Riding the triumphant horns and bubbly bass to far more meaning than any other track on the Six Month Break riddim, “Tear It Down” by deejay duo Superman & Spiderman is surprisingly conscious. Factor in that this was a deep cut on a double-riddim release from VP in 1990, and it ought to be clear what a progressive dancehall gem this is.

While barriers like apartheid, war and crime, and slackness are typical stylistic targets for tearing down, the crucial lines of “homosexual barrier, come mek we tear it down; lesbian barrier, come mek we tear it down” are refreshingly inclusive three full decades later. A devastating coup for the slightly mysterious superhero duo, this up-tempo embrace of positivity is primed to mash up any dance.

Unknown rather than obscure, you will need to know where to seek to track down a digital copy, but the original LP is still widely available. Reggae Fever and Reggae Record both have it in stock as of publishing, beyond the multiple affordable copies on Discogs.

More info:
Superman & Spiderman on Discogs

Update 2021

Well, that was some wishful thinking! Ultimately, this original article is a firm reminder that one’s own lens and perspective are a constant, as well as that reggae music in the broad sense (and particularly dancehall) has often lacked the positivity widely attributed to it. Is there room within “One Love” for all?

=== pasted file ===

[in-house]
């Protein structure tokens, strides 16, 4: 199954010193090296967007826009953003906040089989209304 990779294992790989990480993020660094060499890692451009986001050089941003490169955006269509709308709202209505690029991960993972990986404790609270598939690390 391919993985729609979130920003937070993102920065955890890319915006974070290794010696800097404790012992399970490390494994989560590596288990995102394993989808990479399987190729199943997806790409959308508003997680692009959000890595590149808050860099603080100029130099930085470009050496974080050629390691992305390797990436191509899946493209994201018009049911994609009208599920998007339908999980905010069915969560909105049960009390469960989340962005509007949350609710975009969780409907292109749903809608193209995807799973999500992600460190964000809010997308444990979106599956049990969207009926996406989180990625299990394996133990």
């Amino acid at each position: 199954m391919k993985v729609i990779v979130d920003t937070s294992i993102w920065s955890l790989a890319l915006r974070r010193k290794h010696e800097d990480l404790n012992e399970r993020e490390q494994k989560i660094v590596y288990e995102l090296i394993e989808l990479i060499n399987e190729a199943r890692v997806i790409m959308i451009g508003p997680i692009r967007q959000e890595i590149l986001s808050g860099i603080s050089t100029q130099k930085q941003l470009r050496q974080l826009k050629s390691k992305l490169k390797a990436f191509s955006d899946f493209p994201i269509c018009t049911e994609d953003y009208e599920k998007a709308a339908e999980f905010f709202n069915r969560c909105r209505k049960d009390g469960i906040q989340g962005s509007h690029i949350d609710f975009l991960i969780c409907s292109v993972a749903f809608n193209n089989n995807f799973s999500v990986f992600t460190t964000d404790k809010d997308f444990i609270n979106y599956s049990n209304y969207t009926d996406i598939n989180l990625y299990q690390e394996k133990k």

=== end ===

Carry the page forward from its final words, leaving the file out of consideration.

Here, yes, the lines themselves sound positive, but the overall framework proves my original assessment as optimistically incorrect. The song’s intro states, “barriers, we come to tear them down” – off to a promising start! Yet the list of barriers, upon careful re-review, includes “apartheid,” “war and crime,” “slackness,” “homosexual,” “lesbian,” and “more to come.” So those items (amongst others mentioned throughout) are all negative barriers in need of removal…

To be clear, the song is evidently stating that racial discrimination based on the color of one’s skin (“apartheid’) is a barrier that needs to be torn down, while discrimination based on sexual orientation is somehow needed to tear down other barriers (“homosexual” and “lesbian”).

The deeper question here is whether Jamaica’s anti-gay lyrics have any cultural validity, or if they are merely lyrical expressions of societally condoned hatred. Promoter Lloyd Stanbury, in his book Reggae Roadblock pointedly raises the question. “Within the context of the UNESCO 2005 Convention, is there room for a legitimate debate to be had regarding the promotion and protection of Jamaica’s religious and cultural practices and beliefs about homosexuality? (p. 36).

My response, for what it’s worth? Neither religion nor culture is an excuse to support hate, full stop.

The Groove Thief
.the future of dub is the present.
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